This is the time of year in England when students taking GCSEs begin to worry about the transition from secondary school to college. Actually, I may be getting ahead of myself there as they are probably more worried about their exams at the moment. Anyway, it is sure to be on their minds and it is a question that you get asked many times, either by family, friends or first-year students. It is funny how ‘first-year’ sounds like there is a huge gap between me and them but in reality there isn’t. You usually only spend two years in college after all.
I remember when I was going to start college and my teachers in school warned us of the great amount of work that we will have to do. The college declared five hours a day of home study to be the minimum and everyone seemed to be talking about the oh so massive gap between GCSEs and A-levels.
Throw all of those dramatic statements out of the window please. College may be difficult but it certainly is not as difficult as it is made to sound.
The first thing that needs to be taken extremely seriously is what you would like to study at college. I know that this can be an intense time as your mind whirls with all the information that you read on college websites. Remember that whatever you choose, should either be related to the course you hope to do at university or something you enjoy. Of course, it would be best if both those conditions are met. However, many colleges offer a chance to change your subjects within the first few weeks but of course do not bank on this as spaces will be extremely limited. The best thing to do is to attend a taster day for the subjects you are thinking about. Yes, I know these can quite boring with the constant barrage of marketing but it has to be done in order for you to get a real sense of the subject you will be studying for one or two years.
So once college starts, the work will obviously begin fairly quickly and things will speed away from the often cringe-making ice breaker activities. However, as with all things, if you put the effort in, you will not find A-levels so much more difficult than GCSEs. The key thing is reviewing your own capabilities. You as an individual, know your level of natural intelligence and that should be the starting point of the amount of extra work you put in. The five hour per day is ridiculous so do not stress yourself trying to do that every day and thinking that you are falling behind because quite simply, no one does five hours a day of revision until perhaps when it comes close to exams. So personal reviewing is important as you can asses how much work you need to put in. If you do not get a concept or a certain topic, then you will know you have to read up on it. If you feel you have understood the lessons quite well, then do not worry yourself when you hear someone talking about how they revise in to the early hours of the morning.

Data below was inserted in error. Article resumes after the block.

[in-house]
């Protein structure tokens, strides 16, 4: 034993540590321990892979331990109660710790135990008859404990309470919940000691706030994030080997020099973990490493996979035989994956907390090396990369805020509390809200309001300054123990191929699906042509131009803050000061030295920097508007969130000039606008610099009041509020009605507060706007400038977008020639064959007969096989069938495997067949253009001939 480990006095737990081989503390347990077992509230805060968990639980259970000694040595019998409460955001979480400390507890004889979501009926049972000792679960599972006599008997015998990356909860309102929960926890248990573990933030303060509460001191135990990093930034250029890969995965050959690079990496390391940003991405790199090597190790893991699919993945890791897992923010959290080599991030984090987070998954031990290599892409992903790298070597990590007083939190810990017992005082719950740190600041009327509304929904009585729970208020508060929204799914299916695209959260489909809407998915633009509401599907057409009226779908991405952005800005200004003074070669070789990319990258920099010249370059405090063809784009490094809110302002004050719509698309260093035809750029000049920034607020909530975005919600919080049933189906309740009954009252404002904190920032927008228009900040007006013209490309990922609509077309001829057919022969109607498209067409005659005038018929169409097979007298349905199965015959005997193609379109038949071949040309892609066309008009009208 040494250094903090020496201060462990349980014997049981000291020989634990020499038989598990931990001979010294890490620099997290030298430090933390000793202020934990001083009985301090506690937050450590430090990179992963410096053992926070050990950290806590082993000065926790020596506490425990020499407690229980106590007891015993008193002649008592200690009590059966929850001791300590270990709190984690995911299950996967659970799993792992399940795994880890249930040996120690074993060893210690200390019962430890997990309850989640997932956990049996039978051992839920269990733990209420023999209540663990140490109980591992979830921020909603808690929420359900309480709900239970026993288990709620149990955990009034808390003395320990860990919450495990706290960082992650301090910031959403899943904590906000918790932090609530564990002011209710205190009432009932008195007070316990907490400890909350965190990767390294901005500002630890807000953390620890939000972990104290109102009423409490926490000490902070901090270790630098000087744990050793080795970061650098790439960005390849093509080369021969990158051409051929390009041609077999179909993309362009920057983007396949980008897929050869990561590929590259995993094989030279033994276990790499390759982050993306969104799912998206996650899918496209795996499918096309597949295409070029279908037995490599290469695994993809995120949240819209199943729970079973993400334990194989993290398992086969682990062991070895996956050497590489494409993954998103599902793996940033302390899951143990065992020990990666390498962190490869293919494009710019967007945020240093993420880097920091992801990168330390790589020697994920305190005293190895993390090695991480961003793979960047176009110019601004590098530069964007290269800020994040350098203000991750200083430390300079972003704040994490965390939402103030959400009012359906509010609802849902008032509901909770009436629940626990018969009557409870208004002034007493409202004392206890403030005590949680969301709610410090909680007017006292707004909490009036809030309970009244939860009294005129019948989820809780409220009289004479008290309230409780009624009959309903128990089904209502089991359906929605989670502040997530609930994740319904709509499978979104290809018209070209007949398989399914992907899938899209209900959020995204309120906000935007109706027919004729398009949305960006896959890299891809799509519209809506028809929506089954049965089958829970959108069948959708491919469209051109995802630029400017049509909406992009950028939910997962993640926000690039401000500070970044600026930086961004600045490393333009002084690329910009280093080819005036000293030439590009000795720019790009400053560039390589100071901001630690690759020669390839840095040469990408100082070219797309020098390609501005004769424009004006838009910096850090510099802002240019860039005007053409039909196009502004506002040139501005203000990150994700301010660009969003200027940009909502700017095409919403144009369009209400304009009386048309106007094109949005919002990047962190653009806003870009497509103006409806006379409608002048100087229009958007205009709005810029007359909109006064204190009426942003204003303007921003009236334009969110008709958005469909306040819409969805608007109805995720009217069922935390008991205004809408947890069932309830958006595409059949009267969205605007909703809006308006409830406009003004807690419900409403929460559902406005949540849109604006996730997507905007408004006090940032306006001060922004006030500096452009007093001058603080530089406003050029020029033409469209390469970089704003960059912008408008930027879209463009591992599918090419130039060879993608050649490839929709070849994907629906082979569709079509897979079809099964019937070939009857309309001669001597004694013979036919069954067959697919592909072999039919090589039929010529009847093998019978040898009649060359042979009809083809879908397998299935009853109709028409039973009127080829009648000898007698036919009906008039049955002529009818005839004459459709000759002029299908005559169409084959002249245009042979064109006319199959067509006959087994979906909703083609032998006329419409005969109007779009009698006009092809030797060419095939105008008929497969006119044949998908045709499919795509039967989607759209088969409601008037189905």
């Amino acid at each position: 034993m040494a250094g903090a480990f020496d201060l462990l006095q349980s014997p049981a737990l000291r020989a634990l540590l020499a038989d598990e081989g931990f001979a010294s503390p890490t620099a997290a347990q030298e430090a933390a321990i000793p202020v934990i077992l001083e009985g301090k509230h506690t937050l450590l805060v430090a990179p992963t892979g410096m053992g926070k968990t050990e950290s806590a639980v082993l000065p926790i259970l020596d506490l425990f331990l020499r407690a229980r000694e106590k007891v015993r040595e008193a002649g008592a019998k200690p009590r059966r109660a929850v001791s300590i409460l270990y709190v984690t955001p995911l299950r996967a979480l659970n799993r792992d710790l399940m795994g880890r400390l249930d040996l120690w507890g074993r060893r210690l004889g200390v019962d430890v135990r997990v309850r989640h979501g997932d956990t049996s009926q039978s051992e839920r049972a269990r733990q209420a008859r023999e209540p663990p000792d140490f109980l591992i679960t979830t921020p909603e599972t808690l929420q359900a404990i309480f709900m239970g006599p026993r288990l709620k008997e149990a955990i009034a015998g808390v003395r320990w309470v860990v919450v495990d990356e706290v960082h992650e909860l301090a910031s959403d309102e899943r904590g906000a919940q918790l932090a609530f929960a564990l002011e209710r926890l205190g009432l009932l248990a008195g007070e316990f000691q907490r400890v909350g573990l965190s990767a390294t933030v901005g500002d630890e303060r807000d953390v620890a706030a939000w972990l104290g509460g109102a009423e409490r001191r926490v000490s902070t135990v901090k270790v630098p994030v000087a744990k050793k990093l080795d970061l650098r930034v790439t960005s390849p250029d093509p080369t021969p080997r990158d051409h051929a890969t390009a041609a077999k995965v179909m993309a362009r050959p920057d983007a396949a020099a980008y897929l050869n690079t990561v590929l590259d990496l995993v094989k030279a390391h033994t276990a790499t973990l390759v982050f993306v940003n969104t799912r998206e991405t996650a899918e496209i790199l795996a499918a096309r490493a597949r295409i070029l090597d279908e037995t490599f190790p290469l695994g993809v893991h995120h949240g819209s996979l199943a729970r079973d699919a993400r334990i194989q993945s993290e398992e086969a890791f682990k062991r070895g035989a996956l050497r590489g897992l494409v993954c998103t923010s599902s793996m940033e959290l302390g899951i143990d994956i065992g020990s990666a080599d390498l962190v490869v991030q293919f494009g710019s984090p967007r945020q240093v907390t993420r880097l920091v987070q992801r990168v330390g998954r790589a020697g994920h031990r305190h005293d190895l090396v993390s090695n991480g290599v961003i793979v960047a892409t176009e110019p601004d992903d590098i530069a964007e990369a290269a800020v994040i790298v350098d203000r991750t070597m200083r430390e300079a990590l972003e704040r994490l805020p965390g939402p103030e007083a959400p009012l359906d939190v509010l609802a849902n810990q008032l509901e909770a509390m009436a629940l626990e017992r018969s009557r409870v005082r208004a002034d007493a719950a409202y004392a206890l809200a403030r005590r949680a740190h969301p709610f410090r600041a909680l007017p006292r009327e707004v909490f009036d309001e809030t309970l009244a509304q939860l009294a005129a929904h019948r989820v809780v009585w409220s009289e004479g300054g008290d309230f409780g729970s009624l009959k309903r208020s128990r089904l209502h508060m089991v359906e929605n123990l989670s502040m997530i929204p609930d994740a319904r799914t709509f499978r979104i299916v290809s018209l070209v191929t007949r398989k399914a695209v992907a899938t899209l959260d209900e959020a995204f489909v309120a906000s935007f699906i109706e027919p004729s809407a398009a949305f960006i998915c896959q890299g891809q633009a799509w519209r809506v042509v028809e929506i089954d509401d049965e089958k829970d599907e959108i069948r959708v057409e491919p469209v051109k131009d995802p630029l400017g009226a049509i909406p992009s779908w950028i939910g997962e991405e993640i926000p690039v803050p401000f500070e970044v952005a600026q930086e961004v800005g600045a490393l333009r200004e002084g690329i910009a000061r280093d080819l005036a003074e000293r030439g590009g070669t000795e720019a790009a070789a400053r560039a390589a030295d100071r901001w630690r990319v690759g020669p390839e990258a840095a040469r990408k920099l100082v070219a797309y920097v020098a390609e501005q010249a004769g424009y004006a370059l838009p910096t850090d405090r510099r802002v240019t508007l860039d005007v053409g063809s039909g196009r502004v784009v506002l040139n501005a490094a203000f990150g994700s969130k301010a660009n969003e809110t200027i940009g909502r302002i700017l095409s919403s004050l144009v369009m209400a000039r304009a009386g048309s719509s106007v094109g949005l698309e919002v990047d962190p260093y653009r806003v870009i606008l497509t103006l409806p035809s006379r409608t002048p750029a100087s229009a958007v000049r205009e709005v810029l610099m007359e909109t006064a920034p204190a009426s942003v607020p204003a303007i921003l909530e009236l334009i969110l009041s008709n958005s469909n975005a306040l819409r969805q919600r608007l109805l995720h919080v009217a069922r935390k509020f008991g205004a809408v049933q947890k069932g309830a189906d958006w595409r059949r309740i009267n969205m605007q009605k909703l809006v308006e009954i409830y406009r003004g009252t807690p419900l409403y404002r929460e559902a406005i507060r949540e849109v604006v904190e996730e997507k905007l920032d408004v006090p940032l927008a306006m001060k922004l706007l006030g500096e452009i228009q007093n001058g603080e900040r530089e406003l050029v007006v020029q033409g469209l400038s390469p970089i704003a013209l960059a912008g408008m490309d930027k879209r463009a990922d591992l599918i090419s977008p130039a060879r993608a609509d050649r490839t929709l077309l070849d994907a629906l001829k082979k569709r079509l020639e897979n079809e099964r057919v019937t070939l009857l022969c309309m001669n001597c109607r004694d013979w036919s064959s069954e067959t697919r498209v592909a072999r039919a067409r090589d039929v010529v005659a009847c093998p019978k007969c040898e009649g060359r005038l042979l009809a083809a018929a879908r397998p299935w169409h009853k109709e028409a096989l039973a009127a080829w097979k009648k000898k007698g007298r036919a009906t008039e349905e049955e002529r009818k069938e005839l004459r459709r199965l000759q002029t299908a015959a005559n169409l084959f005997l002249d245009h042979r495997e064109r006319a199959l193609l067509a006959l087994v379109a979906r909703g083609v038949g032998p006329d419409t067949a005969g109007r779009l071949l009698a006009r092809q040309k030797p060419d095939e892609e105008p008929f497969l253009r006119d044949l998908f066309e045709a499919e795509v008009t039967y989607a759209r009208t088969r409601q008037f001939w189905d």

There is one thing that you have to be extremely serious about in college. Homework. Whereas perhaps it was a last-minute chaotic scribble in secondary school during tutorial, in college you have to take homework seriously if you want to do well. This is because it provides you with the opportunity to learn from your mistakes and adapt the way you work, especially if you are doing essay based subjects as your style of writing has to be crafted in order for you to achieve a good grade. Your rate of improvement therefore, is dependent on your ability to complete your homework on time and thus allowing your teacher to mark it and give your feedback.
As the year moves on, talks of mock exams and real exams will litter the air. Revision is different for everyone and I would need another post to discuss the different ways you can revise but there is one key thing that you must do. Once you learn the theory and have a reasonable grasp on it, then do as many past papers as possible. This is integral to your revision as it also helps steer you in those last few intense weeks.
Of course, A levels are not a walk in the park but they are also not the alien experience that some make it out to be. You have to be mature about your studying during college as there will be times that you have to sacrifice social events for studying but at the same time do not submerge yourself in piles of work. An AS student told me this year that she is going to work so hard for her exams and she is not going to even celebrate her birthday. Now that is taking things to an extreme level. Do not go that far.
To summarise, you should be excited about starting college, not afraid. Make good friends in the first few weeks, ones that sound serious about their work as the wrong ones can drag you down. Make sure that you do pay attention in class, complete your homework and try to be an active learner by reading around your subject. Ensure your revision is effective, not hours of reading through your text book thinking that you are studying so well. A levels can be intense but if you are willing to work effectively, then you will realise it has all been worth it when you receive your results on that oh so nerve-wracking day.